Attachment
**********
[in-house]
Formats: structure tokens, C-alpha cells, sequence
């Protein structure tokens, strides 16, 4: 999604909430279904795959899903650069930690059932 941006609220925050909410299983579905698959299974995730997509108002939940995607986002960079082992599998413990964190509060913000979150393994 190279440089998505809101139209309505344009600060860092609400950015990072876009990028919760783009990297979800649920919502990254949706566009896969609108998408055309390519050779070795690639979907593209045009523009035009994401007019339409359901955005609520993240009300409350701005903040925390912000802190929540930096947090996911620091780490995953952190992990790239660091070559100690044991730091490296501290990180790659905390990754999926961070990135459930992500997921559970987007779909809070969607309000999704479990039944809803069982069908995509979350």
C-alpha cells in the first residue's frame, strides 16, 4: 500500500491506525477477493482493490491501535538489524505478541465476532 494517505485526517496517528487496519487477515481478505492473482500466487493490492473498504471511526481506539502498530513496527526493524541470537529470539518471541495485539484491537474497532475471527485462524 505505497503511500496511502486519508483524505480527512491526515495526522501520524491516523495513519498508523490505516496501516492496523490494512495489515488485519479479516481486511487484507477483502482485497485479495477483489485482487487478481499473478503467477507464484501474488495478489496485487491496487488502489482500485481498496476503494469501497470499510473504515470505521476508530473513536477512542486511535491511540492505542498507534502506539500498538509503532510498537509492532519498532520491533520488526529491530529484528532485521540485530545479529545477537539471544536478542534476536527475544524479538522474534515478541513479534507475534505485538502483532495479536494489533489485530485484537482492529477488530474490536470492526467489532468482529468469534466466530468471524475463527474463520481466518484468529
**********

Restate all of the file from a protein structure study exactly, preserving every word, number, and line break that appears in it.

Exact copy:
[in-house]
Formats: structure tokens, C-alpha cells, sequence
């Protein structure tokens, strides 16, 4: 999604909430279904795959899903650069930690059932 941006609220925050909410299983579905698959299974995730997509108002939940995607986002960079082992599998413990964190509060913000979150393994 190279440089998505809101139209309505344009600060860092609400950015990072876009990028919760783009990297979800649920919502990254949706566009896969609108998408055309390519050779070795690639979907593209045009523009035009994401007019339409359901955005609520993240009300409350701005903040925390912000802190929540930096947090996911620091780490995953952190992990790239660091070559100690044991730091490296501290990180790659905390990754999926961070990135459930992500997921559970987007779909809070969607309000999704479990039944809803069982069908995509979350």
C-alpha cells in the first residue's frame, strides 16, 4: 500500500491506525477477493482493490491501535538489524505478541465476532 494517505485526517496517528487496519487477515481478505492473482500466487493490492473498504471511526481506539502498530513496527526493524541470537529470539518471541495485539484491537474497532475471527485462524 505505497503511500496511502486519508483524505480527512491526515495526522501520524491516523495513519498508523490505516496501516492496523490494512495489515488485519479479516481486511487484507477483502482485497485479495477483489485482487487478481499473478503467477507464484501474488495478489496485487491496487488502489482500485481498496476503494469501497470499510473504515470505521476508530473513536477512542486511535491511540492505542498507534502506539500498538509503532510498537509492532519498532520491533520488526529491530529484528532485521540485530545479529545477537539471544536478542534476536527475544524479538522474534515478541513479534507475534505485538502483532495479536494489533489485530485484537482492529477488530474490536470492526467489532468482529468469534466466530468471524475463527474463520481466518484468529